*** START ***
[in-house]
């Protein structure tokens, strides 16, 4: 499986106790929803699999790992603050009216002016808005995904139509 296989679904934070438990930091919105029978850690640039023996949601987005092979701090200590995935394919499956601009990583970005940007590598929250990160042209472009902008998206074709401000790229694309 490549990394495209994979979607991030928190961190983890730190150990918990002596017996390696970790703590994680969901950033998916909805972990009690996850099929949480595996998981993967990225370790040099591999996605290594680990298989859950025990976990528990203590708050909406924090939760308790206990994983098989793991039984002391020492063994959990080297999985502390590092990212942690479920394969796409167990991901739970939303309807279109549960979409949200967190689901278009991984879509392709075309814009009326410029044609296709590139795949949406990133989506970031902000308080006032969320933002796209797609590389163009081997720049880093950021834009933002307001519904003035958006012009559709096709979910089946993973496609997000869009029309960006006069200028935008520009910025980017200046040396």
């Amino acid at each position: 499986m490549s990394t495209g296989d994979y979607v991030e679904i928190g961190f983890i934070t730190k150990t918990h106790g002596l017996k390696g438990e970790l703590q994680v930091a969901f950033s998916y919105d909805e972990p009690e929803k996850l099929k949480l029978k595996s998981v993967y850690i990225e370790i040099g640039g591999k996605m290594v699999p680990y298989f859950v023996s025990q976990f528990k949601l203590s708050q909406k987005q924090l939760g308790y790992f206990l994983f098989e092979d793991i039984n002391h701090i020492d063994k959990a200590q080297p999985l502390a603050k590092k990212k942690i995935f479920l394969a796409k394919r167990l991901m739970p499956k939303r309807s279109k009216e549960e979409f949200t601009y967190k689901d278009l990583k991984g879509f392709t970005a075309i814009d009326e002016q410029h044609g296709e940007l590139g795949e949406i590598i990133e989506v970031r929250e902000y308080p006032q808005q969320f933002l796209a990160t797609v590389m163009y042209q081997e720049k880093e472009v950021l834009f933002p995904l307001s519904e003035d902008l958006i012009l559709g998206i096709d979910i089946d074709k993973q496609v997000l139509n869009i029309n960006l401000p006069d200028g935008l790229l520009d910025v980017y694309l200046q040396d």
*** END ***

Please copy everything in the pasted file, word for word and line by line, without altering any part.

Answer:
[in-house]
């Protein structure tokens, strides 16, 4: 499986106790929803699999790992603050009216002016808005995904139509 296989679904934070438990930091919105029978850690640039023996949601987005092979701090200590995935394919499956601009990583970005940007590598929250990160042209472009902008998206074709401000790229694309 490549990394495209994979979607991030928190961190983890730190150990918990002596017996390696970790703590994680969901950033998916909805972990009690996850099929949480595996998981993967990225370790040099591999996605290594680990298989859950025990976990528990203590708050909406924090939760308790206990994983098989793991039984002391020492063994959990080297999985502390590092990212942690479920394969796409167990991901739970939303309807279109549960979409949200967190689901278009991984879509392709075309814009009326410029044609296709590139795949949406990133989506970031902000308080006032969320933002796209797609590389163009081997720049880093950021834009933002307001519904003035958006012009559709096709979910089946993973496609997000869009029309960006006069200028935008520009910025980017200046040396």
């Amino acid at each position: 499986m490549s990394t495209g296989d994979y979607v991030e679904i928190g961190f983890i934070t730190k150990t918990h106790g002596l017996k390696g438990e970790l703590q994680v930091a969901f950033s998916y919105d909805e972990p009690e929803k996850l099929k949480l029978k595996s998981v993967y850690i990225e370790i040099g640039g591999k996605m290594v699999p680990y298989f859950v023996s025990q976990f528990k949601l203590s708050q909406k987005q924090l939760g308790y790992f206990l994983f098989e092979d793991i039984n002391h701090i020492d063994k959990a200590q080297p999985l502390a603050k590092k990212k942690i995935f479920l394969a796409k394919r167990l991901m739970p499956k939303r309807s279109k009216e549960e979409f949200t601009y967190k689901d278009l990583k991984g879509f392709t970005a075309i814009d009326e002016q410029h044609g296709e940007l590139g795949e949406i590598i990133e989506v970031r929250e902000y308080p006032q808005q969320f933002l796209a990160t797609v590389m163009y042209q081997e720049k880093e472009v950021l834009f933002p995904l307001s519904e003035d902008l958006i012009l559709g998206i096709d979910i089946d074709k993973q496609v997000l139509n869009i029309n960006l401000p006069d200028g935008l790229l520009d910025v980017y694309l200046q040396d």